Consumers love brands that understand their problems.
And Ban.do is no exception. They know that most of us buy gifts for different people in our lives before major holidays (and that we take a big hit to our wallets.)
That’s why the company takes a realistic approach to gift-giving and sends you a gift guide with only two categories: gifts under $50…
…and gifts under $25:
Notice how Ban.do explains the reason behind this gift guide at the beginning of the email. The company tells you that they understand not only your wishes but also your budget.
While acting like a considerate friend inviting you to limit your holiday spending, the company cleverly shows you how to do that (read: through buying their products.)
Strategy #2: Target Last-Minute Shoppers
Ambushing procrastinating holiday shoppers is not a new strategy.
But one thing many traditional retailers do wrong is stress already nervous procrastinators.
If you want to win over last-minute shoppers, offer them a helping hand, instead.
While last-minute shoppers often turn to physical stores due to delivery concerns in this high season, it doesn’t mean you can’t target procrastinators with your emails.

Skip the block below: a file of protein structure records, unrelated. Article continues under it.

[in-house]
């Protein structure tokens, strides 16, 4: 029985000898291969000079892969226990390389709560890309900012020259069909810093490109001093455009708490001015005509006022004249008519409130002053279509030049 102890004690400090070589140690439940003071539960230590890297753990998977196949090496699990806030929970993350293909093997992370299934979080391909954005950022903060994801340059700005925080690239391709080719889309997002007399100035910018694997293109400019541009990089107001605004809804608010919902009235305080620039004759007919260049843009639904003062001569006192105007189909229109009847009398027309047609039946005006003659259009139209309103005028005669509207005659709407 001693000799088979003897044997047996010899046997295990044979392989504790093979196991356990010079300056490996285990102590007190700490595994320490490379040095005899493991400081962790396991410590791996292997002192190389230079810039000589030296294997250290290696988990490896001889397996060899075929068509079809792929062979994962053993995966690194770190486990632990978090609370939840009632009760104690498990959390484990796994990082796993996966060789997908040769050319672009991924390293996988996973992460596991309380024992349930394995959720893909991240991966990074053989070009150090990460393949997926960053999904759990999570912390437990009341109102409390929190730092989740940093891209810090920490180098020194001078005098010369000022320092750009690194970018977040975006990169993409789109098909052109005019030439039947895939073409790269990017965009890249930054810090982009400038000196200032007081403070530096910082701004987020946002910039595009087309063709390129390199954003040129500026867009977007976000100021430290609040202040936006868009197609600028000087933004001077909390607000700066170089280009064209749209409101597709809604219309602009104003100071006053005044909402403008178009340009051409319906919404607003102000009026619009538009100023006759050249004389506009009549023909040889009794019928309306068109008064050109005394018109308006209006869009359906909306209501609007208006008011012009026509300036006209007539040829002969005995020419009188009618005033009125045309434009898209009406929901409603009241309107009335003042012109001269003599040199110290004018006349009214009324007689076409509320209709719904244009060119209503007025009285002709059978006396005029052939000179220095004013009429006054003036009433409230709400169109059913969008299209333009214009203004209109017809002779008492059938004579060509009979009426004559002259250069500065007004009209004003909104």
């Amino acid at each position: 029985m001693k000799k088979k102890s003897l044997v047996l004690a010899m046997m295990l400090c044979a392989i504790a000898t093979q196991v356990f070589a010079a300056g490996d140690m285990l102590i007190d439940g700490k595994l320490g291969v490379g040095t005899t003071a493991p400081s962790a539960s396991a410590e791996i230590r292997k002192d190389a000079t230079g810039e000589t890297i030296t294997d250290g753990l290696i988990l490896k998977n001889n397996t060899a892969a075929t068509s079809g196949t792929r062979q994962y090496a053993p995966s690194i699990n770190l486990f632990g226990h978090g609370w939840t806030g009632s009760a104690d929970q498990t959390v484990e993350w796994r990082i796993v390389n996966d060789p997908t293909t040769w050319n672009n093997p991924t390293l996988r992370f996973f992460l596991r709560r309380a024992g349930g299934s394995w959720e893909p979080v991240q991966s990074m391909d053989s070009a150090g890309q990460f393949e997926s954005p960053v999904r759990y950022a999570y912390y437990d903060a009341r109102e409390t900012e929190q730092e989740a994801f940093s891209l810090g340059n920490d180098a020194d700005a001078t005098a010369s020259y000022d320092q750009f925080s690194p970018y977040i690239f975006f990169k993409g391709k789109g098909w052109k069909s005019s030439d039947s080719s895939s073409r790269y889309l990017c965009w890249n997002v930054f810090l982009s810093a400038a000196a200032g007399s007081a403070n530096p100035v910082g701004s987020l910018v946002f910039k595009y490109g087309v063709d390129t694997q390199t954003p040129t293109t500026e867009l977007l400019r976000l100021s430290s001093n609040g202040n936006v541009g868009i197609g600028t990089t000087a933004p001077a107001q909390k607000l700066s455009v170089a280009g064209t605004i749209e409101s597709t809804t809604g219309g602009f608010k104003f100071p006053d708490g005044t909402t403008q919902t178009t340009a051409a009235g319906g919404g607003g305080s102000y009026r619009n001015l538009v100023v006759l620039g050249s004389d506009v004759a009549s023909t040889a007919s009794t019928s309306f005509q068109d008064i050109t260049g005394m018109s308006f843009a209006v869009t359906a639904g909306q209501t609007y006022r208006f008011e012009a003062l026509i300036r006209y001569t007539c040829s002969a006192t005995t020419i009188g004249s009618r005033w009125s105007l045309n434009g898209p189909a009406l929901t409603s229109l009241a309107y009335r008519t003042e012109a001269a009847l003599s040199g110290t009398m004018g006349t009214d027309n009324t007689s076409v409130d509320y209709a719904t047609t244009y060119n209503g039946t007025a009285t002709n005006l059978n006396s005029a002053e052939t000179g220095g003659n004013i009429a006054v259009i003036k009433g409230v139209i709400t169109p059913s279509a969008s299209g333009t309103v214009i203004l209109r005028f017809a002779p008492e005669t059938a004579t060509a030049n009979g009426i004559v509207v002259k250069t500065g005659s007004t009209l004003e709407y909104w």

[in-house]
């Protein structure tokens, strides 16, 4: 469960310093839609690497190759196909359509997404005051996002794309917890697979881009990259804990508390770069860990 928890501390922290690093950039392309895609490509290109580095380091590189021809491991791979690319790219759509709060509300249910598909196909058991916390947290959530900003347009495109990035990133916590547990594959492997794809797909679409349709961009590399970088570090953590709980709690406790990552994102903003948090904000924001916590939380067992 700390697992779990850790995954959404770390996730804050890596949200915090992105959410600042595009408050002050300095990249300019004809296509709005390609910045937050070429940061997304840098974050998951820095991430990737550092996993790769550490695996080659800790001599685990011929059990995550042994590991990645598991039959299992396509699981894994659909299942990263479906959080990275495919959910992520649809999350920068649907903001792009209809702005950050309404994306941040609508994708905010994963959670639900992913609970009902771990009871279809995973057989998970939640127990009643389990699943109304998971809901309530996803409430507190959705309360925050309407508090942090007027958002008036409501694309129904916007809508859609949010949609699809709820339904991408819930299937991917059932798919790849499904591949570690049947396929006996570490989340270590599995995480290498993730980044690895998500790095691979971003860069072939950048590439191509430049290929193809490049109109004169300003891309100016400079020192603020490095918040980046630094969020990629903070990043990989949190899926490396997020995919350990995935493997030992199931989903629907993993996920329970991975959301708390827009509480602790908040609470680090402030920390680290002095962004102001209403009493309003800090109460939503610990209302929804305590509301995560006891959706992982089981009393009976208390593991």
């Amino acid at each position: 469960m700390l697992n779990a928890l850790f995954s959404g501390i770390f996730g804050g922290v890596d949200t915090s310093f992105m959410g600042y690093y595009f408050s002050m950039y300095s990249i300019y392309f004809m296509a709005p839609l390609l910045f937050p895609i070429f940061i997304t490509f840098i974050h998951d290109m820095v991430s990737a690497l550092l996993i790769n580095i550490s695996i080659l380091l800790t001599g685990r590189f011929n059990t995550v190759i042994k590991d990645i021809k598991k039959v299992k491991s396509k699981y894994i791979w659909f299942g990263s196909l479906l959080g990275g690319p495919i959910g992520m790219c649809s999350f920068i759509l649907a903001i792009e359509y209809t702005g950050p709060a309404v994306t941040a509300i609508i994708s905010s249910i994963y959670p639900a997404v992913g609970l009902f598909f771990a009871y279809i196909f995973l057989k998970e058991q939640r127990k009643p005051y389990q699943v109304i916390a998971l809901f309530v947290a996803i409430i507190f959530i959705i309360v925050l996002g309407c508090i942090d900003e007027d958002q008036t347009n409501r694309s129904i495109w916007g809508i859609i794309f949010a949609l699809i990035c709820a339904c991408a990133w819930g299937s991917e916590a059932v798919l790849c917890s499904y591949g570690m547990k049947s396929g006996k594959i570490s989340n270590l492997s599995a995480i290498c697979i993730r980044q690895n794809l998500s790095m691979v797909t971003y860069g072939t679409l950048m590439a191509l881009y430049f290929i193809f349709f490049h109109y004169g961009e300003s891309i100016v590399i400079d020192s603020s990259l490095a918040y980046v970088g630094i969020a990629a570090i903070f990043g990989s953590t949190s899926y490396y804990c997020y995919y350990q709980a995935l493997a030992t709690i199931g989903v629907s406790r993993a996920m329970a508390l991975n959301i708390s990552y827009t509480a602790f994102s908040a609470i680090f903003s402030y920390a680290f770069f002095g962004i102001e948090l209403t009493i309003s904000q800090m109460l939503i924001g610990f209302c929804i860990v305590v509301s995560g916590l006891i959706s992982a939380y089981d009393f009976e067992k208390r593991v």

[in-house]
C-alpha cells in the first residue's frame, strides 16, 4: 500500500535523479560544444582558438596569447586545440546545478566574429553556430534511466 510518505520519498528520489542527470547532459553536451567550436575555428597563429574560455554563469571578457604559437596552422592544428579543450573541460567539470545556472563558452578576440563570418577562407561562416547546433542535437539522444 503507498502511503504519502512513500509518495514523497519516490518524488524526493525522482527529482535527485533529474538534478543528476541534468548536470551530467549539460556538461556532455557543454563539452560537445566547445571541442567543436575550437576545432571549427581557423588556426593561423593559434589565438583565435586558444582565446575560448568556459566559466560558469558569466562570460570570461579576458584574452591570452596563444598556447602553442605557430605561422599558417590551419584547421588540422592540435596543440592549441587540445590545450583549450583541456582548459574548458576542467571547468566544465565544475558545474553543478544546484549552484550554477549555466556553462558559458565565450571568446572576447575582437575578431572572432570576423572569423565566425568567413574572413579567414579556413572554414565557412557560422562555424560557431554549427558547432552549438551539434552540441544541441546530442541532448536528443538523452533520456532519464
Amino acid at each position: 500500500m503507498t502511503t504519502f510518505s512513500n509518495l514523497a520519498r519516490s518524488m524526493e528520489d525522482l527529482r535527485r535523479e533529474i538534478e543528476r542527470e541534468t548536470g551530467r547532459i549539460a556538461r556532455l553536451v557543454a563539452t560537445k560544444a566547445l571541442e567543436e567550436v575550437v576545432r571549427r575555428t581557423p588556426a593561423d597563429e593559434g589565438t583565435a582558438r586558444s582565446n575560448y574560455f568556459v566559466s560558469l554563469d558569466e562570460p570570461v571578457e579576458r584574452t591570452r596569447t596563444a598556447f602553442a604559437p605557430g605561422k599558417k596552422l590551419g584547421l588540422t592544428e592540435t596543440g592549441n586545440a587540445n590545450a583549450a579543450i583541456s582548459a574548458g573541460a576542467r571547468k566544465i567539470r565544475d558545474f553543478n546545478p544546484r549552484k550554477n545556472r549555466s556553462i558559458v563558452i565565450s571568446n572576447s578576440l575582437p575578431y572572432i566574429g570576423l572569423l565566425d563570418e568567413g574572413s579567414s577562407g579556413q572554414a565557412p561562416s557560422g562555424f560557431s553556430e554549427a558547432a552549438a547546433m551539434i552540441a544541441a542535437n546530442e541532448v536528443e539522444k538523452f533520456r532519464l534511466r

Here are three seasonal email examples that capitalize on last-minute shoppers without playing dirty.
4. Put Procrastinators’ Minds at Ease (BarkBox)
Known for their cute, puppy-filled emails, BarkBox proves that you can target last-minute shoppers while being helpful.
Last year, five days before Christmas, the company sent their subscribers this email with the reassuring subject line, “You Pupcrastinated. We got your back.”:
From top to bottom, BarkBox aims to comfort you, even if you’ve postponed buying Christmas gifts until now.
Instead of stressing you with urgency triggers, the company simply offers a fast shipping option so you can get your gifts on time.
While the first call-to-action (CTA) button—“Get It In Time”—focuses on the benefit of making a purchase, the second CTA— “Click For Peace of Mind”—powerfully communicates the emotional benefit of buying from BarkBox.
After all, we all want to have peace of mind, especially during the holidays.
With this email, BarkBox successfully relieves you and solves your gift-giving problems. In return, they increase their holiday revenue. Win-win.
5. Suggest Virtual Gifts (Brooklinen)
Not every online store has the budget or resources to offer rush shipping during the holiday season, that’s a given.
But if you’re selling virtual products, such as gift cards, last-minute shoppers will be your ideal buyers during this season.
Brooklinen knows this well. That’s why, a few days before Christmas, they send the following email with the subject line “ATTN: procrastinators 🚨”:
First, Brooklinen catches your attention by using the alert emoji and the word “procrastinator,” in case you are one.
When you open the email, Brooklinen comforts you, similar to BarkBox. Instead of blaming you for being late, they even write down possible reasons why you haven’t bought your presents yet.
And as a solution to your problem, they suggest you buy an e-gift card.
It’s a simple email with a clear message, but it all comes down to how you approach last-minute shoppers in your copy.
6. Give More Options (Kate Spade)